This tax is levied at a flat rate of 15.3% against businesses with net earnings that exceed $400, though it is applied slightly differently to LLCs that have elected to be taxed as S corps or C corps.

Employer Taxes

If your LLC hires any employees, it will need to withhold a portion of their salaries to cover various types of taxes on your employees’ behalf – including Social Security, Medicare (FICA), and payroll taxes.

Furthermore, the members of any LLCs that have elected to be taxed as an S corp will be required to pay employment taxes on their salaries. However, in return for this, the remainder of the business’s profit after these salaries have been distributed will be safe from both self-employment and FICA taxes.

Excise Tax

If your LLC engages in certain types of business (such as the sale of alcohol and tobacco or operating a heavy highway vehicle, among others), it may need to pay federal excise taxes in order to do so legally. Each excise tax comes with its own set of rules, rates, and filing obligations you’ll need to be aware of.

Understanding and fulfilling these federal tax obligations is crucial for keeping your LLC compliant and avoiding unnecessary financial penalties and/or fines.

How to File LLC Taxes in Mississippi

Below, we’ve outlined the general process an LLC in Mississippi will need to follow in order to file their tax return correctly. Note that the specificities of each step will vary slightly depending on how your LLC is organized and the specific locality it’s based in.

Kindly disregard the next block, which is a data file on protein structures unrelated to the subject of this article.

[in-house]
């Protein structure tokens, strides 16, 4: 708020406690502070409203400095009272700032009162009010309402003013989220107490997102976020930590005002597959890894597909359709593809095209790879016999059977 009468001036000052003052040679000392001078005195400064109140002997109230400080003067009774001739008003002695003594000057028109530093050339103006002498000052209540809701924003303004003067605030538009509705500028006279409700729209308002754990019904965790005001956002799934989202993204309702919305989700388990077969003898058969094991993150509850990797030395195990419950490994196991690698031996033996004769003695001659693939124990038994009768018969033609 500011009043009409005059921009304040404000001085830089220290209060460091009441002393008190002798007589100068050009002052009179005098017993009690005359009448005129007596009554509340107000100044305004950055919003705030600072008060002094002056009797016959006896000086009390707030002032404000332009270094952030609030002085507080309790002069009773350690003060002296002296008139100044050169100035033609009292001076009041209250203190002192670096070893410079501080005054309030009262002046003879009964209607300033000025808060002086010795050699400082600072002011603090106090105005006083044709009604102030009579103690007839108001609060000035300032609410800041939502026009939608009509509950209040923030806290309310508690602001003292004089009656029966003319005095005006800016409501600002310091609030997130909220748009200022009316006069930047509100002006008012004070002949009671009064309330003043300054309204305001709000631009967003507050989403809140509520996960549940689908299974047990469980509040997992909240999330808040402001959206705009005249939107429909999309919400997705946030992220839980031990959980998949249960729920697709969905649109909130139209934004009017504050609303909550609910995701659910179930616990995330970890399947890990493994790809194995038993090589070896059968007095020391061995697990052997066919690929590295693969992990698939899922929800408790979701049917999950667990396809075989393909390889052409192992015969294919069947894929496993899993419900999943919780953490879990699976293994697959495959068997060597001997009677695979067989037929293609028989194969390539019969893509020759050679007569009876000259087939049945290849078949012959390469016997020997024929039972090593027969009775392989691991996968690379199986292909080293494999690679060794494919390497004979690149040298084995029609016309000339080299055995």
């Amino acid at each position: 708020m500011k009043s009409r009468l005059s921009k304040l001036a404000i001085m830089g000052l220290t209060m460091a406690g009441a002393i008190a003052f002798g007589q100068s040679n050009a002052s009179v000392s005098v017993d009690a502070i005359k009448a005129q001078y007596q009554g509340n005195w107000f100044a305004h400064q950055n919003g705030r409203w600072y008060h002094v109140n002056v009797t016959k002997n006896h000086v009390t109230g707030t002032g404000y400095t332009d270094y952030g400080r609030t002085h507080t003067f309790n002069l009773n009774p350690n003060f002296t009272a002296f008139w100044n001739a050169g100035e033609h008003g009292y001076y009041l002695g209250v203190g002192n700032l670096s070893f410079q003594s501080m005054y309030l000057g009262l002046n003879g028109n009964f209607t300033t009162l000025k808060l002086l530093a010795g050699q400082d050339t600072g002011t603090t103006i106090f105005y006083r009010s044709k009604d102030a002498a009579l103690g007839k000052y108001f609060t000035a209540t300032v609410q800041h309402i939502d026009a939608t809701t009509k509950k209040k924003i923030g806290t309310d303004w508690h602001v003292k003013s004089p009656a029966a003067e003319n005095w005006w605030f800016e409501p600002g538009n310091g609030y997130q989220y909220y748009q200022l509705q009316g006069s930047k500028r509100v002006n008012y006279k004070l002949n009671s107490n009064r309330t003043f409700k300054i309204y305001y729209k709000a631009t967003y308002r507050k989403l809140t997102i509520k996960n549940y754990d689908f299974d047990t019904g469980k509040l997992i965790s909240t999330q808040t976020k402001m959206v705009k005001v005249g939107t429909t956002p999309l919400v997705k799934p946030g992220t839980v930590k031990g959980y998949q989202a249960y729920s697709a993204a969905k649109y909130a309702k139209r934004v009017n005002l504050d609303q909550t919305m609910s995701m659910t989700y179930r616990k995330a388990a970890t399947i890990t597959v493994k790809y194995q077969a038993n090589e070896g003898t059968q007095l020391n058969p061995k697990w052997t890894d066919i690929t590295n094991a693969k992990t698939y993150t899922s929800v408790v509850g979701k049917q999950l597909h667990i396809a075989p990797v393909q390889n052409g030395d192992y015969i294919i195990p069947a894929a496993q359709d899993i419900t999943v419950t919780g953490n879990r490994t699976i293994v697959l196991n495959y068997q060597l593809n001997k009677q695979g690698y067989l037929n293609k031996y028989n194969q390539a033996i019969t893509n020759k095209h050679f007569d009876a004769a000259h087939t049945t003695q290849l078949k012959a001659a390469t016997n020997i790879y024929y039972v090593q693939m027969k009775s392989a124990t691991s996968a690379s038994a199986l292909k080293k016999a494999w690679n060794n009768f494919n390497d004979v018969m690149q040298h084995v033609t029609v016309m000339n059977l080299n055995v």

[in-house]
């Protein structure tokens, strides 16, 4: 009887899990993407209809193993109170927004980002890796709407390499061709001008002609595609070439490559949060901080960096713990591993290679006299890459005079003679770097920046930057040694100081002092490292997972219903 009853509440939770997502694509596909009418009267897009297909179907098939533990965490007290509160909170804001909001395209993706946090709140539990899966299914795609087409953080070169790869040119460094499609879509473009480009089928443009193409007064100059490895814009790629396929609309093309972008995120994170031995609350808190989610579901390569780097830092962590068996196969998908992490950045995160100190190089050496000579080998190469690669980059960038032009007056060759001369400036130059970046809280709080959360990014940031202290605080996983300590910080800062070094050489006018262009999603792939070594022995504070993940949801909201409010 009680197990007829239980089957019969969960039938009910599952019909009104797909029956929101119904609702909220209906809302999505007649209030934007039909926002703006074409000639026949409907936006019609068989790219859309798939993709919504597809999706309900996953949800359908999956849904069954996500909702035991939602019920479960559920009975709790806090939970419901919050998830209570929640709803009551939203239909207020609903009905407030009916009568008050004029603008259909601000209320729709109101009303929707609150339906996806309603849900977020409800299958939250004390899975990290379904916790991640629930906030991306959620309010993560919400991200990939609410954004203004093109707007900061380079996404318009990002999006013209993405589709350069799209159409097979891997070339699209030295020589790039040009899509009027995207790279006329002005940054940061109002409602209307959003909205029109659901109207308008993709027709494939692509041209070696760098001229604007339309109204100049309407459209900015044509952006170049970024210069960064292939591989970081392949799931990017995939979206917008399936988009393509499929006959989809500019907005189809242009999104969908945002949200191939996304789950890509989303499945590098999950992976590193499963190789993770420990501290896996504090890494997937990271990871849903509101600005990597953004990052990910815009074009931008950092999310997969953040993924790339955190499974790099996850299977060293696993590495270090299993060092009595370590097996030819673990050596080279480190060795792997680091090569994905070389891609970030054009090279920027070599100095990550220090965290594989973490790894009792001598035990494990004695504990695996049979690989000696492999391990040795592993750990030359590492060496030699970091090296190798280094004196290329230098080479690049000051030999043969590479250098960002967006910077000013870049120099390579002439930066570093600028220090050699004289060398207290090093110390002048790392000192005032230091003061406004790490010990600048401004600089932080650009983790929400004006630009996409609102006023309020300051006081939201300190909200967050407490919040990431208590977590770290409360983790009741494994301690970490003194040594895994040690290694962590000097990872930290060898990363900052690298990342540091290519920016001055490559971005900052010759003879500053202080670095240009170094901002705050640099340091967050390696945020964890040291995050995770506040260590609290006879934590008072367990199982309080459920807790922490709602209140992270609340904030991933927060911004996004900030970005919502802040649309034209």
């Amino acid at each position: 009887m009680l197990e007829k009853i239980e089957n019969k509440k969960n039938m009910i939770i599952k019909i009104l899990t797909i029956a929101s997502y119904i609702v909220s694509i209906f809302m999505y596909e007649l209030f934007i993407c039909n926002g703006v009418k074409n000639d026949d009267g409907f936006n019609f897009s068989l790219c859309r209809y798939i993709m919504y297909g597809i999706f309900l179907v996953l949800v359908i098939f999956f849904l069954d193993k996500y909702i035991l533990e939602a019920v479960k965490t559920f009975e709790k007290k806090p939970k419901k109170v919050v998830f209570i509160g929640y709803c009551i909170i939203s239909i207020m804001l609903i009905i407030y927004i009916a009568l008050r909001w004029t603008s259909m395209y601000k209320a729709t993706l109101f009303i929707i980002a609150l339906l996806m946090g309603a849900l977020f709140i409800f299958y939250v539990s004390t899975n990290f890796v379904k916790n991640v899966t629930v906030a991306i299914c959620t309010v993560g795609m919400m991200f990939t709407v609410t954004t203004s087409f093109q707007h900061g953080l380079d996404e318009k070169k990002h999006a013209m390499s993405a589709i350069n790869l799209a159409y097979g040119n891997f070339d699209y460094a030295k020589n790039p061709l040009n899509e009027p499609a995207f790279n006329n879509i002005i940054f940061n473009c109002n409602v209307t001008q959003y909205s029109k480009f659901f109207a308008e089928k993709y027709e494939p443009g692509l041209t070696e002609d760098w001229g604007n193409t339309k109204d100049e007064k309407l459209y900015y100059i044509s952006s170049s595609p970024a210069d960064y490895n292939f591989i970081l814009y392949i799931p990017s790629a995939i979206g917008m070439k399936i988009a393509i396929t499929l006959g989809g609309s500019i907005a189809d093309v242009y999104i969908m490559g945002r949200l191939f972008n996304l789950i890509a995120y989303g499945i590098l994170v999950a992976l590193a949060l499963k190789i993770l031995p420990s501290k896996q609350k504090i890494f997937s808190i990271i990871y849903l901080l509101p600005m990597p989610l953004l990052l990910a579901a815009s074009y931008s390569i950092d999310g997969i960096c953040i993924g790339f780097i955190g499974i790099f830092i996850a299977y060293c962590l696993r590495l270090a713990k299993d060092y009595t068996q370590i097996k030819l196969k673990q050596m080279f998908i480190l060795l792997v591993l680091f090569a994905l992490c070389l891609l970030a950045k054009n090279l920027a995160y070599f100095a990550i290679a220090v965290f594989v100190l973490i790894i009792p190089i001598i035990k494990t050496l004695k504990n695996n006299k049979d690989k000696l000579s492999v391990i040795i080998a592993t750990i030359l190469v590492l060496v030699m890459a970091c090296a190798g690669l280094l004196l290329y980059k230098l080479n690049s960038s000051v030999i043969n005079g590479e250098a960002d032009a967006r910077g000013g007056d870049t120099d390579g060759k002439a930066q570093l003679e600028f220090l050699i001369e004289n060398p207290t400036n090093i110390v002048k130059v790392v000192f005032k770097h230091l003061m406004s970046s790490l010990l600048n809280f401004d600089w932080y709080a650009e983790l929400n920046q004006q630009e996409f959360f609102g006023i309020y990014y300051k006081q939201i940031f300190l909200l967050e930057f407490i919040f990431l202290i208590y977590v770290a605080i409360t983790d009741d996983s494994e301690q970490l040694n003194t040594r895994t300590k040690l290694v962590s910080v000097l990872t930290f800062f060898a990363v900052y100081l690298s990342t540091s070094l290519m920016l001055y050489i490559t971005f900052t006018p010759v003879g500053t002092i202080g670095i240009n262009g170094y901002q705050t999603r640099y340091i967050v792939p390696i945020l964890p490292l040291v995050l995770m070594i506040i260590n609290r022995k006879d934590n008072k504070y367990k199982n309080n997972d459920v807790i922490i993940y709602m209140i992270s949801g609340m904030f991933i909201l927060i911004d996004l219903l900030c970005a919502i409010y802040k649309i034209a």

Step 1: Gather Your Documentation

To ensure accurate tax filing, thorough record-keeping is essential. Begin by collecting your personal information, including:

  • You and your partner’s Social Security number, date of birth, and residential address
  • The previous year’s tax returns
  • Your LLC’s Federal Tax Identification Number or Employer Identification Number (EIN)

Then, you’ll need to gather all documentation related to your business’s income, such as:

  • Invoices you’ve issued
  • Sales transaction logs
  • Electronic payment reports from services like PayPal or Stripe

Lastly, assemble all records pertaining to your business expenses, which should cover:

  • Lease receipts for your business premises
  • Bills for utilities
  • Records of office supplies purchases
  • Documentation of business-related travel
  • Payroll records for employees

Note: Depending on how your LLC is organized and its tax election, you may need different information for your tax return. 

Step 2: Find The Right Tax Forms

Once you've gathered all necessary documents, the next step is to select the correct tax forms for your LLC based on its organization: